The NBA moved its All-Star Game out of Charlotte earlier this week out of backlash to controversial law House Bill 2, but ACC commissioner John Swofford said at his conference’s media days there is no immediate plan to follow suit with the league’s football championship game.
“We had a long discussion about this issue in May at our spring meetings, and at that time made the determination as to where our championships would be held for the ’16-17 year,” Swofford told ESPN. “Whatever we do won’t be because of what the NBA does. And I don’t mean that disrespectfully. We’ll do what we think is right and best for the Atlantic Coast Conference.
“Right now what our schools want to do is to see how this plays out and where it ends up, because it’s still in process to one degree or another and the courts may well ultimately decide that.”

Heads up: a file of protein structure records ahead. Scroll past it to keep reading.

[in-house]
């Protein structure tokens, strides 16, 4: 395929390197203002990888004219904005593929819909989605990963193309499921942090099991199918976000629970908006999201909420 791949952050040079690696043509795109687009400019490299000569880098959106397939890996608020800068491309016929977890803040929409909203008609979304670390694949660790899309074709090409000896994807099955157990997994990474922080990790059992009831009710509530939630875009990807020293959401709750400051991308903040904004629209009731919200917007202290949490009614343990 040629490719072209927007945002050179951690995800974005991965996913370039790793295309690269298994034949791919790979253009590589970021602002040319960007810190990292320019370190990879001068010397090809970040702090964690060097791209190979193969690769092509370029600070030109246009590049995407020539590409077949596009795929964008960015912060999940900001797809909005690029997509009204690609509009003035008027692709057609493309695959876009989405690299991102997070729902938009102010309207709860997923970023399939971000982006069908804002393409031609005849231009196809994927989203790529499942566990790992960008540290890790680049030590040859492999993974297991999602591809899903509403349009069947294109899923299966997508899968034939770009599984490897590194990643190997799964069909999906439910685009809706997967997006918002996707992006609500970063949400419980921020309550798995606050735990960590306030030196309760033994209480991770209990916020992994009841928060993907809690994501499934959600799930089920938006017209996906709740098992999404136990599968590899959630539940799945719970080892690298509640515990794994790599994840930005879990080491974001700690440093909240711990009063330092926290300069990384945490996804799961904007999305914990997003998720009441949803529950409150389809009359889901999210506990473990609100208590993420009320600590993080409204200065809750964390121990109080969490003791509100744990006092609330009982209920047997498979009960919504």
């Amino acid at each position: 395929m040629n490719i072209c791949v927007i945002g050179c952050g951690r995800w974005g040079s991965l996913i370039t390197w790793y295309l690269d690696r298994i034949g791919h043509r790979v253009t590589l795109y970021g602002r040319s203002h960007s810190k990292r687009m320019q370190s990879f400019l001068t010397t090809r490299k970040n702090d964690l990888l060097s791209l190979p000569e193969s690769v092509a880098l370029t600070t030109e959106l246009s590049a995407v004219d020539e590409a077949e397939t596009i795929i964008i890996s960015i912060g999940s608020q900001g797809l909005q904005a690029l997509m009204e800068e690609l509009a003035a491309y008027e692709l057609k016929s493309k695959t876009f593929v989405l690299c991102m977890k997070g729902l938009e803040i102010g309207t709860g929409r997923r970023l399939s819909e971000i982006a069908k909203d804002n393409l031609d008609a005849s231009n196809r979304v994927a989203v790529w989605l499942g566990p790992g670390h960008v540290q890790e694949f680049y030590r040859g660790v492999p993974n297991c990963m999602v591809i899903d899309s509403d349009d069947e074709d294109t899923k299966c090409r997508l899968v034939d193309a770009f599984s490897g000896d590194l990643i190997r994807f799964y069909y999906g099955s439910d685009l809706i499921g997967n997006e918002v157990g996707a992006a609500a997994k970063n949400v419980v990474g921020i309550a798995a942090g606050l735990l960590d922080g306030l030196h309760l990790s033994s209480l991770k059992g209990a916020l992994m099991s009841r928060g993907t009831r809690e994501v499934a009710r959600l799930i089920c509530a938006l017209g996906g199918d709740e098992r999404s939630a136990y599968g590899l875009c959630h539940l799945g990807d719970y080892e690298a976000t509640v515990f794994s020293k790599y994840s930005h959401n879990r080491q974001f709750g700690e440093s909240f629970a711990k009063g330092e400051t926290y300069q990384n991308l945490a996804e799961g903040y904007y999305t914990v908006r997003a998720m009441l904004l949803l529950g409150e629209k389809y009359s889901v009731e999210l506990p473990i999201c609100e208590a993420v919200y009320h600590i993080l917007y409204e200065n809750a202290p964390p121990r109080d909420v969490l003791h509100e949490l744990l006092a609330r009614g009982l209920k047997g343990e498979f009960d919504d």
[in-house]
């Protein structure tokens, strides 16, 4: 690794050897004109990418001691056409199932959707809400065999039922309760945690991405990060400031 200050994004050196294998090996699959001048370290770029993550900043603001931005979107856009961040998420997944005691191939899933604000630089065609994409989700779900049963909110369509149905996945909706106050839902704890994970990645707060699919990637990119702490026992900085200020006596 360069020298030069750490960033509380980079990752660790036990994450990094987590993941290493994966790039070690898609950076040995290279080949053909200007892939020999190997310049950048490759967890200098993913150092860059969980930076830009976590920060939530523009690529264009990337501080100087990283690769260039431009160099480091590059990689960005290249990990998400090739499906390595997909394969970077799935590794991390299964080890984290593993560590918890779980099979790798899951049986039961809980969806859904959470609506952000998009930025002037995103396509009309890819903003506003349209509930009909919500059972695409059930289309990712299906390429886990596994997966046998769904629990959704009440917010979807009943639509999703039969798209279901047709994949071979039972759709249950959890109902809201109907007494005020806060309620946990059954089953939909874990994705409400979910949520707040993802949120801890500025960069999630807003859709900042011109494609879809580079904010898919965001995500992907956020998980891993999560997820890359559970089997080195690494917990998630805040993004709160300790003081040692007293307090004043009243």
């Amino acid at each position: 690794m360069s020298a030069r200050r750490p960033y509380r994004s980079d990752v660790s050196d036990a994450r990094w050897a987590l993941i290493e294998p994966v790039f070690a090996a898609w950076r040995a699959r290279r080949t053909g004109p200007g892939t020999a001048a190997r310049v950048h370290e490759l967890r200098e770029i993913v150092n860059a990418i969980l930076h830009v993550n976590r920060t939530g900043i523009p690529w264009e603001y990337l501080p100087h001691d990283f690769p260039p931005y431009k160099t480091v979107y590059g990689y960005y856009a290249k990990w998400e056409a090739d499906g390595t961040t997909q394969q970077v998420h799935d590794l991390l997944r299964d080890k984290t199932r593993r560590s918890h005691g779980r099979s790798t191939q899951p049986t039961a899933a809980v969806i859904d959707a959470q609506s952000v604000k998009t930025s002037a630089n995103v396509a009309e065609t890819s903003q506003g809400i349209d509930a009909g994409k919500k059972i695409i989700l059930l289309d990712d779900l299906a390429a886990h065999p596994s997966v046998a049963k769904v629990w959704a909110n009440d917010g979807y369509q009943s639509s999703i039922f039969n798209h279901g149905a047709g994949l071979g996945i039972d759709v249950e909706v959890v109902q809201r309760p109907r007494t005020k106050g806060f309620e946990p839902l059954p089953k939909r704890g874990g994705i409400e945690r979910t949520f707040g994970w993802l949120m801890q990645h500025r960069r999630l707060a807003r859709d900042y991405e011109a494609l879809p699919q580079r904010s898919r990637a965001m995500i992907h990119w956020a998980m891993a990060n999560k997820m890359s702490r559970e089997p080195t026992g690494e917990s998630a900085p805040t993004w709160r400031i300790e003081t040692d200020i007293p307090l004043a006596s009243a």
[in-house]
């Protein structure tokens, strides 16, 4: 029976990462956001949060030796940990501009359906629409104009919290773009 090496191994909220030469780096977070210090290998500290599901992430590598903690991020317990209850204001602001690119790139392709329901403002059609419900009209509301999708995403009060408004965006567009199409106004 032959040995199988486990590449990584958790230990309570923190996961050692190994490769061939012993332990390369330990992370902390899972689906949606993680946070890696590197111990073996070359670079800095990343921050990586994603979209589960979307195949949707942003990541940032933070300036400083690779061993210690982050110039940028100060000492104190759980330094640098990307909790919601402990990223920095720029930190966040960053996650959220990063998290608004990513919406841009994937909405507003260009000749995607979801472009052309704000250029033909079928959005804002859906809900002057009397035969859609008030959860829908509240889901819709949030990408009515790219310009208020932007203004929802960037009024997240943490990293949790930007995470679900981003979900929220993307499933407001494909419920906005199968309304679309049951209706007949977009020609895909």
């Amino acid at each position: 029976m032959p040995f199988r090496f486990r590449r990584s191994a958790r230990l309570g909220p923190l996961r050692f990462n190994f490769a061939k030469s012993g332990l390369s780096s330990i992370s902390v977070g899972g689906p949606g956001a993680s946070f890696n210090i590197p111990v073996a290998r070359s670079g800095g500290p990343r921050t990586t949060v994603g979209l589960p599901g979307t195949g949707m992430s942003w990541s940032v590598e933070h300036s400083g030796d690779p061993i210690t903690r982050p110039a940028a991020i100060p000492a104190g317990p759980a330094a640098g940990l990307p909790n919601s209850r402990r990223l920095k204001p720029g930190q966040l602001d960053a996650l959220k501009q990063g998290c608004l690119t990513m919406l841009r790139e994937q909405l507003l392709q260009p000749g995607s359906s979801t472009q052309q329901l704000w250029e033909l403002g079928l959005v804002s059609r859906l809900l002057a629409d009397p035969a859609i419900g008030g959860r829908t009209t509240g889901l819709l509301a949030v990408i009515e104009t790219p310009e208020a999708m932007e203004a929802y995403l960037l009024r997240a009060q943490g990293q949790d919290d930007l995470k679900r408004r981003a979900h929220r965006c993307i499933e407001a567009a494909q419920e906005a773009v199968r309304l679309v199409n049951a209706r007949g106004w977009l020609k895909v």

Many view the passing of HB2 as discriminatory to the transgender community. Others view it as a necessary law to protect women and children.
The ACC said in May it would monitor the situation and require “commitments to provide safe and inclusive environments from sites for which there are current commitments for ACC championships.” Swofford said Thursday the conference would revisit the topic at its meetings in October.
“The next time we’re together is October for our fall meetings and, depending on what’s happened at that point in time, I’m sure our schools will want to have some further discussion about it,” Swofford told the Charlotte Observer.
The ACC has held its football championship game at Charlotte’s Bank of America Stadium since 2010. The Charlotte championship games have been significantly better attended than their predecessors in Jacksonville and Tampa.
The ACC has agreed to hold its title game in Charlotte through 2019. The ACC’s men’s basketball tournament has commonly taken place in Greensboro, N.C., but moves to Brooklyn’s Barclays Center over the next two seasons before returning to Charlotte in 2019 and Greensboro in 2020. The ACC is headquartered in Greensboro, N.C.